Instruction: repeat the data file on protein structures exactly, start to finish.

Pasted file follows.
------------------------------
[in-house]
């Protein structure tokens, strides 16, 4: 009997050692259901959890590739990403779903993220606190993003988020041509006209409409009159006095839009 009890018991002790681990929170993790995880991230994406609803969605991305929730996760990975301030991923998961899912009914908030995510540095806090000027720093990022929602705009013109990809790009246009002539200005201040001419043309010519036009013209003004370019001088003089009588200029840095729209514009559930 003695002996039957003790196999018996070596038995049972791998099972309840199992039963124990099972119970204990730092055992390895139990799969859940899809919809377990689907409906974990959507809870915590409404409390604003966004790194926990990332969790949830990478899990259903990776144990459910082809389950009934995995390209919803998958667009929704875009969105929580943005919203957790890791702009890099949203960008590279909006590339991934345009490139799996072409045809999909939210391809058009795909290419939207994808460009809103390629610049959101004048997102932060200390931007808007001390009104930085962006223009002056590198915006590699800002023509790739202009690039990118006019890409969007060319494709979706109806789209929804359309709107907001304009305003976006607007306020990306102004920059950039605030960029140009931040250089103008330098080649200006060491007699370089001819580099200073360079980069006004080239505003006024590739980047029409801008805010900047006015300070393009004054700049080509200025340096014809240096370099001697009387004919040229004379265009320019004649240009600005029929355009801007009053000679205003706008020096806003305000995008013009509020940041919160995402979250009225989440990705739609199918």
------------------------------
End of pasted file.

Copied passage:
[in-house]
């Protein structure tokens, strides 16, 4: 009997050692259901959890590739990403779903993220606190993003988020041509006209409409009159006095839009 009890018991002790681990929170993790995880991230994406609803969605991305929730996760990975301030991923998961899912009914908030995510540095806090000027720093990022929602705009013109990809790009246009002539200005201040001419043309010519036009013209003004370019001088003089009588200029840095729209514009559930 003695002996039957003790196999018996070596038995049972791998099972309840199992039963124990099972119970204990730092055992390895139990799969859940899809919809377990689907409906974990959507809870915590409404409390604003966004790194926990990332969790949830990478899990259903990776144990459910082809389950009934995995390209919803998958667009929704875009969105929580943005919203957790890791702009890099949203960008590279909006590339991934345009490139799996072409045809999909939210391809058009795909290419939207994808460009809103390629610049959101004048997102932060200390931007808007001390009104930085962006223009002056590198915006590699800002023509790739202009690039990118006019890409969007060319494709979706109806789209929804359309709107907001304009305003976006607007306020990306102004920059950039605030960029140009931040250089103008330098080649200006060491007699370089001819580099200073360079980069006004080239505003006024590739980047029409801008805010900047006015300070393009004054700049080509200025340096014809240096370099001697009387004919040229004379265009320019004649240009600005029929355009801007009053000679205003706008020096806003305000995008013009509020940041919160995402979250009225989440990705739609199918």